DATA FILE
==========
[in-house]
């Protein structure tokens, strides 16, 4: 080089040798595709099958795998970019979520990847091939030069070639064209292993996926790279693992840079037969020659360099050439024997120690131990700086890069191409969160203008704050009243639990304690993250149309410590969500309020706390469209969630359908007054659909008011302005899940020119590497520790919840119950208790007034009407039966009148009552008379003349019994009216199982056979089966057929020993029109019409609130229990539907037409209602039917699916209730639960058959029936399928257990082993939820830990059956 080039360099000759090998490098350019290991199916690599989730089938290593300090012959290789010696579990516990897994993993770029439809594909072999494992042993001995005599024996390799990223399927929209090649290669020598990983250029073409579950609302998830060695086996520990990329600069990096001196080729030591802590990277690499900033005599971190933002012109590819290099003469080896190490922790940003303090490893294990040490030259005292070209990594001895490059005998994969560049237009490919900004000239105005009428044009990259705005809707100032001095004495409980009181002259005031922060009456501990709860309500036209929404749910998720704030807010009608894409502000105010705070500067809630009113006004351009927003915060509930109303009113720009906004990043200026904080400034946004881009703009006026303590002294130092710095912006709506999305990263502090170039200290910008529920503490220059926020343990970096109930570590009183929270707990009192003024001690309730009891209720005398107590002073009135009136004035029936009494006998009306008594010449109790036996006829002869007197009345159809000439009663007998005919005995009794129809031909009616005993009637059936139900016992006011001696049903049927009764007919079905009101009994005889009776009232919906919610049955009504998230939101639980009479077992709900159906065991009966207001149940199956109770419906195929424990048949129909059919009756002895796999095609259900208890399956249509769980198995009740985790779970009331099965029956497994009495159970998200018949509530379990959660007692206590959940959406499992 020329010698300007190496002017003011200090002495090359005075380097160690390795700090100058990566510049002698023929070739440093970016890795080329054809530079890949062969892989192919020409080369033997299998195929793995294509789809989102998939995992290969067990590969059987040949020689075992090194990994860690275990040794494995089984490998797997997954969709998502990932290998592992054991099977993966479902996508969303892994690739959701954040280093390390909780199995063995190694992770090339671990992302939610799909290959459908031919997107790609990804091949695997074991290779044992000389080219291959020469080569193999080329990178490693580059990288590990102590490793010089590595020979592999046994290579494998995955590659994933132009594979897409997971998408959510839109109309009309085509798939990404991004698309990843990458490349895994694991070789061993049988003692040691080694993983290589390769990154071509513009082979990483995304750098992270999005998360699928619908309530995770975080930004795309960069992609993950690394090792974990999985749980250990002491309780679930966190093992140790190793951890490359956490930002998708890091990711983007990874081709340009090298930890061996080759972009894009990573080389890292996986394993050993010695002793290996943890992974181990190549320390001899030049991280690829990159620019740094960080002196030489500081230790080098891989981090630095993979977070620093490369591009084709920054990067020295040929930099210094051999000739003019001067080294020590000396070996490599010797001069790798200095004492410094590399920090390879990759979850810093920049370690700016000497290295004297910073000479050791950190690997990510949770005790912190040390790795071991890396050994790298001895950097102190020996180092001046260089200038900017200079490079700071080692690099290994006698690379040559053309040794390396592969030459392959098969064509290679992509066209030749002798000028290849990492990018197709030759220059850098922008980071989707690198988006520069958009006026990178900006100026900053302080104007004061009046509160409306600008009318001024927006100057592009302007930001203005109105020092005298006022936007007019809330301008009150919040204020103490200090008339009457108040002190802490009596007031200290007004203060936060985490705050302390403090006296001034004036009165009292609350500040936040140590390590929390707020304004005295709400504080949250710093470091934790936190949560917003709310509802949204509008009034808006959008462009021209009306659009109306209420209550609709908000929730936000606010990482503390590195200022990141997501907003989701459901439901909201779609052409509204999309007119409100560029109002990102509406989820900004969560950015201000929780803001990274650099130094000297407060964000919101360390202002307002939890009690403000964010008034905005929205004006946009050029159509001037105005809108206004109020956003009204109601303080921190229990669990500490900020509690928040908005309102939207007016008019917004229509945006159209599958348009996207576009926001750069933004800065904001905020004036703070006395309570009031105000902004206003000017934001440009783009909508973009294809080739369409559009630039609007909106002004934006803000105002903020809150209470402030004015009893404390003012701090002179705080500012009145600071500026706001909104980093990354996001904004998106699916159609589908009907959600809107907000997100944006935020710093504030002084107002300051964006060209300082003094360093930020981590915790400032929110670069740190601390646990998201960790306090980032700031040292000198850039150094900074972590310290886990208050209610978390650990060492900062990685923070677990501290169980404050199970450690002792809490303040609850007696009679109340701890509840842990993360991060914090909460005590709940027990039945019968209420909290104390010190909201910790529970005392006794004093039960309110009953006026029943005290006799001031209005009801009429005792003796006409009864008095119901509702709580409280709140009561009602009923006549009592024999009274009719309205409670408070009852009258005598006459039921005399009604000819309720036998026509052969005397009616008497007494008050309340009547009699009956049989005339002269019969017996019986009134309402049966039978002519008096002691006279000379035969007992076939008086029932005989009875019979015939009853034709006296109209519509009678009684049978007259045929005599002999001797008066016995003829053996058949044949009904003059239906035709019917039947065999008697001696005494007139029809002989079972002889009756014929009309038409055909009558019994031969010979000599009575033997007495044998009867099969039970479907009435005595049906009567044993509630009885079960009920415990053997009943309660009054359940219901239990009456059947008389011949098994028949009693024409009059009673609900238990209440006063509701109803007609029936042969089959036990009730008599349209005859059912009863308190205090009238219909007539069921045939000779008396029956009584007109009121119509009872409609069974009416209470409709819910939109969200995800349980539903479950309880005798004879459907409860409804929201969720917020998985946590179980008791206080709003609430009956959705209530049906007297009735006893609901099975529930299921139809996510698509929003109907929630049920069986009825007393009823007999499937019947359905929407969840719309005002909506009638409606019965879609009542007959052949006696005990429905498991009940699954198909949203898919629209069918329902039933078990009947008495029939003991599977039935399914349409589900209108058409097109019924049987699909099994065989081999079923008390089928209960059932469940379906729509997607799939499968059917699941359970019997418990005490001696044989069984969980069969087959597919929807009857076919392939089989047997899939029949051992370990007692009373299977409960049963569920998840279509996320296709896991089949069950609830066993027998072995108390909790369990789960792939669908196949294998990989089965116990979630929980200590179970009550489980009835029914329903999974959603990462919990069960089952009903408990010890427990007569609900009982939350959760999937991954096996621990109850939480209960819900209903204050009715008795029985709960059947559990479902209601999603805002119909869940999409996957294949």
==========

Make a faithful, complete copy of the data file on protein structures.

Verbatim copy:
[in-house]
């Protein structure tokens, strides 16, 4: 080089040798595709099958795998970019979520990847091939030069070639064209292993996926790279693992840079037969020659360099050439024997120690131990700086890069191409969160203008704050009243639990304690993250149309410590969500309020706390469209969630359908007054659909008011302005899940020119590497520790919840119950208790007034009407039966009148009552008379003349019994009216199982056979089966057929020993029109019409609130229990539907037409209602039917699916209730639960058959029936399928257990082993939820830990059956 080039360099000759090998490098350019290991199916690599989730089938290593300090012959290789010696579990516990897994993993770029439809594909072999494992042993001995005599024996390799990223399927929209090649290669020598990983250029073409579950609302998830060695086996520990990329600069990096001196080729030591802590990277690499900033005599971190933002012109590819290099003469080896190490922790940003303090490893294990040490030259005292070209990594001895490059005998994969560049237009490919900004000239105005009428044009990259705005809707100032001095004495409980009181002259005031922060009456501990709860309500036209929404749910998720704030807010009608894409502000105010705070500067809630009113006004351009927003915060509930109303009113720009906004990043200026904080400034946004881009703009006026303590002294130092710095912006709506999305990263502090170039200290910008529920503490220059926020343990970096109930570590009183929270707990009192003024001690309730009891209720005398107590002073009135009136004035029936009494006998009306008594010449109790036996006829002869007197009345159809000439009663007998005919005995009794129809031909009616005993009637059936139900016992006011001696049903049927009764007919079905009101009994005889009776009232919906919610049955009504998230939101639980009479077992709900159906065991009966207001149940199956109770419906195929424990048949129909059919009756002895796999095609259900208890399956249509769980198995009740985790779970009331099965029956497994009495159970998200018949509530379990959660007692206590959940959406499992 020329010698300007190496002017003011200090002495090359005075380097160690390795700090100058990566510049002698023929070739440093970016890795080329054809530079890949062969892989192919020409080369033997299998195929793995294509789809989102998939995992290969067990590969059987040949020689075992090194990994860690275990040794494995089984490998797997997954969709998502990932290998592992054991099977993966479902996508969303892994690739959701954040280093390390909780199995063995190694992770090339671990992302939610799909290959459908031919997107790609990804091949695997074991290779044992000389080219291959020469080569193999080329990178490693580059990288590990102590490793010089590595020979592999046994290579494998995955590659994933132009594979897409997971998408959510839109109309009309085509798939990404991004698309990843990458490349895994694991070789061993049988003692040691080694993983290589390769990154071509513009082979990483995304750098992270999005998360699928619908309530995770975080930004795309960069992609993950690394090792974990999985749980250990002491309780679930966190093992140790190793951890490359956490930002998708890091990711983007990874081709340009090298930890061996080759972009894009990573080389890292996986394993050993010695002793290996943890992974181990190549320390001899030049991280690829990159620019740094960080002196030489500081230790080098891989981090630095993979977070620093490369591009084709920054990067020295040929930099210094051999000739003019001067080294020590000396070996490599010797001069790798200095004492410094590399920090390879990759979850810093920049370690700016000497290295004297910073000479050791950190690997990510949770005790912190040390790795071991890396050994790298001895950097102190020996180092001046260089200038900017200079490079700071080692690099290994006698690379040559053309040794390396592969030459392959098969064509290679992509066209030749002798000028290849990492990018197709030759220059850098922008980071989707690198988006520069958009006026990178900006100026900053302080104007004061009046509160409306600008009318001024927006100057592009302007930001203005109105020092005298006022936007007019809330301008009150919040204020103490200090008339009457108040002190802490009596007031200290007004203060936060985490705050302390403090006296001034004036009165009292609350500040936040140590390590929390707020304004005295709400504080949250710093470091934790936190949560917003709310509802949204509008009034808006959008462009021209009306659009109306209420209550609709908000929730936000606010990482503390590195200022990141997501907003989701459901439901909201779609052409509204999309007119409100560029109002990102509406989820900004969560950015201000929780803001990274650099130094000297407060964000919101360390202002307002939890009690403000964010008034905005929205004006946009050029159509001037105005809108206004109020956003009204109601303080921190229990669990500490900020509690928040908005309102939207007016008019917004229509945006159209599958348009996207576009926001750069933004800065904001905020004036703070006395309570009031105000902004206003000017934001440009783009909508973009294809080739369409559009630039609007909106002004934006803000105002903020809150209470402030004015009893404390003012701090002179705080500012009145600071500026706001909104980093990354996001904004998106699916159609589908009907959600809107907000997100944006935020710093504030002084107002300051964006060209300082003094360093930020981590915790400032929110670069740190601390646990998201960790306090980032700031040292000198850039150094900074972590310290886990208050209610978390650990060492900062990685923070677990501290169980404050199970450690002792809490303040609850007696009679109340701890509840842990993360991060914090909460005590709940027990039945019968209420909290104390010190909201910790529970005392006794004093039960309110009953006026029943005290006799001031209005009801009429005792003796006409009864008095119901509702709580409280709140009561009602009923006549009592024999009274009719309205409670408070009852009258005598006459039921005399009604000819309720036998026509052969005397009616008497007494008050309340009547009699009956049989005339002269019969017996019986009134309402049966039978002519008096002691006279000379035969007992076939008086029932005989009875019979015939009853034709006296109209519509009678009684049978007259045929005599002999001797008066016995003829053996058949044949009904003059239906035709019917039947065999008697001696005494007139029809002989079972002889009756014929009309038409055909009558019994031969010979000599009575033997007495044998009867099969039970479907009435005595049906009567044993509630009885079960009920415990053997009943309660009054359940219901239990009456059947008389011949098994028949009693024409009059009673609900238990209440006063509701109803007609029936042969089959036990009730008599349209005859059912009863308190205090009238219909007539069921045939000779008396029956009584007109009121119509009872409609069974009416209470409709819910939109969200995800349980539903479950309880005798004879459907409860409804929201969720917020998985946590179980008791206080709003609430009956959705209530049906007297009735006893609901099975529930299921139809996510698509929003109907929630049920069986009825007393009823007999499937019947359905929407969840719309005002909506009638409606019965879609009542007959052949006696005990429905498991009940699954198909949203898919629209069918329902039933078990009947008495029939003991599977039935399914349409589900209108058409097109019924049987699909099994065989081999079923008390089928209960059932469940379906729509997607799939499968059917699941359970019997418990005490001696044989069984969980069969087959597919929807009857076919392939089989047997899939029949051992370990007692009373299977409960049963569920998840279509996320296709896991089949069950609830066993027998072995108390909790369990789960792939669908196949294998990989089965116990979630929980200590179970009550489980009835029914329903999974959603990462919990069960089952009903408990010890427990007569609900009982939350959760999937991954096996621990109850939480209960819900209903204050009715008795029985709960059947559990479902209601999603805002119909869940999409996957294949």